I also did the “THINK what he’s thinking; be in his head” …I “listened” to his “communication” with me….body languange, bark, everything! and when I started to realize that I needed to treat him like a puppy instead of an 8 year old dog….it all came together!!! This dog NEVER stepped foot on cement, or grass, or had a toy….or was loved….not the way I “love” a dog! He was the eldest dog of 30, trapped in a “house” that was filthy and rat infested…and had to be destroyed after the 30 dog were removed….and he was the last to be taken out….he and his 8 week old pup/son….who were left in a cage for 2 weeks before their removal…night frightened him, because no one lived in the house….just the dogs and the rats… was put out….and the dogs had to fend for themselves…against the rats! put myself “in his place”….it was really easy to do what was needed….think like he did….discipline him….teach him….lead him….and love him!

He’s become my “buddy”….follows me everywhere…..listens to my voice/commands….responds to praises and discipline….and it’s all right there in your book! I didn’t have it with my other dogs, but raising them from puppies was a lot different than adopting an 8 year old!…and he’s finding his place in the pack in our house! Still has a way to go, but NOTHING like it was the week of Thanksgiving…all this progress in 3 months!!!

I’ve told others about you website and book…
don’t know if anyone will take my advice….but if they don’t, it’s their loss….
Thank you for sharing your knowledge! What a difference you made in helping me realize “I CAN DO THIS!”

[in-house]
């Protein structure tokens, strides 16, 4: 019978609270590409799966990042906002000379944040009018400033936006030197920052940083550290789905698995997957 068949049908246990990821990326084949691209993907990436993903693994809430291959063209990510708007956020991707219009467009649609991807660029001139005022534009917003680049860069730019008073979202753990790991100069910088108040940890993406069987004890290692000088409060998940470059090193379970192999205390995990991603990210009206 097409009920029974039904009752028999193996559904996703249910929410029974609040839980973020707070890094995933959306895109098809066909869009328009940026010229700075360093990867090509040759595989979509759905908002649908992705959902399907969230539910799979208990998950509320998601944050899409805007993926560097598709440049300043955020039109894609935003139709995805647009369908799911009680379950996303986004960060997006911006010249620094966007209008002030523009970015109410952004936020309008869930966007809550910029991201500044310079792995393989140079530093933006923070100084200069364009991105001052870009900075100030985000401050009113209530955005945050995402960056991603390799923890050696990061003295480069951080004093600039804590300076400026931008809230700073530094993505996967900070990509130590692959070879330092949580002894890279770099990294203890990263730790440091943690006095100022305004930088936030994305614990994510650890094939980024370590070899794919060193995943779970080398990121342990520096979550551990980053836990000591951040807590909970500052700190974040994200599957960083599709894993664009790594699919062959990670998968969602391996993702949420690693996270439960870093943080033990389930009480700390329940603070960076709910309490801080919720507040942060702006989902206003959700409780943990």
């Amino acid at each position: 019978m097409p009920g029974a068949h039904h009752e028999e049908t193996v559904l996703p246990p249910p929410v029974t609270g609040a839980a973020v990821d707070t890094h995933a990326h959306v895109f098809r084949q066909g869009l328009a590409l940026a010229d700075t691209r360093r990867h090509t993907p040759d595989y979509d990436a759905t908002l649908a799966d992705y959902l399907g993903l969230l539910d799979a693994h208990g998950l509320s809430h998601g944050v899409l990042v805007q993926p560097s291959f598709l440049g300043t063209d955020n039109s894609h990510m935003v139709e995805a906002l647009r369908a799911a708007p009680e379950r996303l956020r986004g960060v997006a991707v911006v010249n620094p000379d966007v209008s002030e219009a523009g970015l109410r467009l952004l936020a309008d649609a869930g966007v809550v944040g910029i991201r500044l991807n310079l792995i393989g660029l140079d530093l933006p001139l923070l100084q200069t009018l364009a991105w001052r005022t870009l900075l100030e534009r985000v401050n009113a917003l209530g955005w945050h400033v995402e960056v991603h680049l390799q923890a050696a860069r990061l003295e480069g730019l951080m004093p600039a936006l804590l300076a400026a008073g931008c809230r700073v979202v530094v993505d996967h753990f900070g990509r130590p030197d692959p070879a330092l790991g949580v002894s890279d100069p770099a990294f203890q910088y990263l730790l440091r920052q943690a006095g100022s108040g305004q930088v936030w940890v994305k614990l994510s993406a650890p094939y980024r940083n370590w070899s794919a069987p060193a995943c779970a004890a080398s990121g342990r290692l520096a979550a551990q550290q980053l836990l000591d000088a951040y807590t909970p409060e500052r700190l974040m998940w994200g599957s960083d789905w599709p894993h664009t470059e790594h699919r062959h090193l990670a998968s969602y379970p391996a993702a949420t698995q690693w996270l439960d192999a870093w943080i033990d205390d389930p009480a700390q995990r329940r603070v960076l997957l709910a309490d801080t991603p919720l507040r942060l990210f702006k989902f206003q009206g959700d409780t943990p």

Marti Wise

Dealing With Dog Biting and Aggression

Vellsworth writes to me about dog biting and aggression:

There is no consistent ‘mitigating pattern’ to his dog aggression – first time he jumped up and drew a drop of blood from a man’s inner thigh, a man with a leg prosthesis (other dogs also went for this ‘wounded animal’ – Skippy was immediately leashed and made to walk around the park with the man for about 20 minutes – never another problem). 2 other times, men were walking away from him (trying to get their attention seems a bit out of the question as Skippy was busy playing with dogs) he just jumped up and snapped – but he did bruise one man – the other, nothing. Again, I caught up to him – no – he came on command and I gave him a time out – once we left the park and another time I knew the guy and we stayed – I distracted Skippy with one of his playmates and kept close watch on him. Since he is extremely bonded with me, I’d like to say he is just being overly protective – HA! He is nowhere near me when this happens – which is why I have (finally) gotten my e-collar.I also bought a mesh muzzle today – which I promised in order to go back to the park.

re: e-collar. is he supposed to think that the shock is coming from me or the man? I assume I watch closely for him going Toward a man – command him ‘no!’ then shock if he doesn’t obey. Correct?

BTW – he used to nip at dogs’ heels and we thought he had some sheep herder in him – one day with the shock collar eliminated that. Hope the same with men.

Adam replies:

Hi, Virginia:

RE: The stim from the collar: He needs to know this is coming from you. You use it the same way you would use the leash and collar: By saying, “No!” and then giving the correction. The e-collar just allows you to more accurately match the motivation level of the correction with your dog’s temperament and the situation.

I think using the muzzle is smart. It sounds like you’re on the right track. Regardless of why he’s nipping (peg leg, a guy with a hat, herding instinct) you’ll correct it, just the same.